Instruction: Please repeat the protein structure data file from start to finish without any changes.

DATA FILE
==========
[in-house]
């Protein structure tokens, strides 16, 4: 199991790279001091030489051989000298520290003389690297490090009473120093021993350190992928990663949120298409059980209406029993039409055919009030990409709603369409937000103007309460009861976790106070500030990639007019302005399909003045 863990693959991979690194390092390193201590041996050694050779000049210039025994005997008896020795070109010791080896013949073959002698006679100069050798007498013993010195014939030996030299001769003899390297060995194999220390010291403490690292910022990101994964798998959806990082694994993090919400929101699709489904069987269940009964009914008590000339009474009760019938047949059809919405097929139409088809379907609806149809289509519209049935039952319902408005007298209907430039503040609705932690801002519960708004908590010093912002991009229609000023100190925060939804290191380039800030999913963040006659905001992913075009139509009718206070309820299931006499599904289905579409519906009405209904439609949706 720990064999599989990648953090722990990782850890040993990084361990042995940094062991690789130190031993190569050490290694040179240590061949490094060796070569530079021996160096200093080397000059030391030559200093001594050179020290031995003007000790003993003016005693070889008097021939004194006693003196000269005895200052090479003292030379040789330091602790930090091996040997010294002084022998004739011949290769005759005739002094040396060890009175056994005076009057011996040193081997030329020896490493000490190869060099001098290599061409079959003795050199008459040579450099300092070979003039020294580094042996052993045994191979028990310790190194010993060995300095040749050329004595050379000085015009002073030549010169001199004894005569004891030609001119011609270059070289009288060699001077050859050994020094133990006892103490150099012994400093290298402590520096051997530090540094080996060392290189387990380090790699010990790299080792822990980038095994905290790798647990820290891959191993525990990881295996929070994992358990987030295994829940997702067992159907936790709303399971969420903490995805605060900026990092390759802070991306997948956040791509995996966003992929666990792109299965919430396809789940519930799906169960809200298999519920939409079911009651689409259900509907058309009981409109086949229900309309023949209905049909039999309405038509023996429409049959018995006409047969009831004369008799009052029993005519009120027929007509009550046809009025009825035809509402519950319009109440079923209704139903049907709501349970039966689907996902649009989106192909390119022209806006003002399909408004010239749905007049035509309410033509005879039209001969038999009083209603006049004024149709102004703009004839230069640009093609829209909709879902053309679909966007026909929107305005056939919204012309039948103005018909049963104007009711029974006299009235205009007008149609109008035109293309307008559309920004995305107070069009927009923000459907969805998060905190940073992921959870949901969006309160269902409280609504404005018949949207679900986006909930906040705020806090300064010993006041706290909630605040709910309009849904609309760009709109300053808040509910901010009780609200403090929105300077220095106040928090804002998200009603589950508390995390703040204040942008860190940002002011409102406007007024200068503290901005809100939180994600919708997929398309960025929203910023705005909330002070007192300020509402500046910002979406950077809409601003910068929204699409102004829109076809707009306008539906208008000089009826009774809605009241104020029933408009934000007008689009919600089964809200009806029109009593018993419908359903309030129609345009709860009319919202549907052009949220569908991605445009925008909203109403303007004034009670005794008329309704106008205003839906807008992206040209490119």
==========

[in-house]
């Protein structure tokens, strides 16, 4: 199991790279001091030489051989000298520290003389690297490090009473120093021993350190992928990663949120298409059980209406029993039409055919009030990409709603369409937000103007309460009861976790106070500030990639007019302005399909003045 863990693959991979690194390092390193201590041996050694050779000049210039025994005997008896020795070109010791080896013949073959002698006679100069050798007498013993010195014939030996030299001769003899390297060995194999220390010291403490690292910022990101994964798998959806990082694994993090919400929101699709489904069987269940009964009914008590000339009474009760019938047949059809919405097929139409088809379907609806149809289509519209049935039952319902408005007298209907430039503040609705932690801002519960708004908590010093912002991009229609000023100190925060939804290191380039800030999913963040006659905001992913075009139509009718206070309820299931006499599904289905579409519906009405209904439609949706 720990064999599989990648953090722990990782850890040993990084361990042995940094062991690789130190031993190569050490290694040179240590061949490094060796070569530079021996160096200093080397000059030391030559200093001594050179020290031995003007000790003993003016005693070889008097021939004194006693003196000269005895200052090479003292030379040789330091602790930090091996040997010294002084022998004739011949290769005759005739002094040396060890009175056994005076009057011996040193081997030329020896490493000490190869060099001098290599061409079959003795050199008459040579450099300092070979003039020294580094042996052993045994191979028990310790190194010993060995300095040749050329004595050379000085015009002073030549010169001199004894005569004891030609001119011609270059070289009288060699001077050859050994020094133990006892103490150099012994400093290298402590520096051997530090540094080996060392290189387990380090790699010990790299080792822990980038095994905290790798647990820290891959191993525990990881295996929070994992358990987030295994829940997702067992159907936790709303399971969420903490995805605060900026990092390759802070991306997948956040791509995996966003992929666990792109299965919430396809789940519930799906169960809200298999519920939409079911009651689409259900509907058309009981409109086949229900309309023949209905049909039999309405038509023996429409049959018995006409047969009831004369008799009052029993005519009120027929007509009550046809009025009825035809509402519950319009109440079923209704139903049907709501349970039966689907996902649009989106192909390119022209806006003002399909408004010239749905007049035509309410033509005879039209001969038999009083209603006049004024149709102004703009004839230069640009093609829209909709879902053309679909966007026909929107305005056939919204012309039948103005018909049963104007009711029974006299009235205009007008149609109008035109293309307008559309920004995305107070069009927009923000459907969805998060905190940073992921959870949901969006309160269902409280609504404005018949949207679900986006909930906040705020806090300064010993006041706290909630605040709910309009849904609309760009709109300053808040509910901010009780609200403090929105300077220095106040928090804002998200009603589950508390995390703040204040942008860190940002002011409102406007007024200068503290901005809100939180994600919708997929398309960025929203910023705005909330002070007192300020509402500046910002979406950077809409601003910068929204699409102004829109076809707009306008539906208008000089009826009774809605009241104020029933408009934000007008689009919600089964809200009806029109009593018993419908359903309030129609345009709860009319919202549907052009949220569908991605445009925008909203109403303007004034009670005794008329309704106008205003839906807008992206040209490119």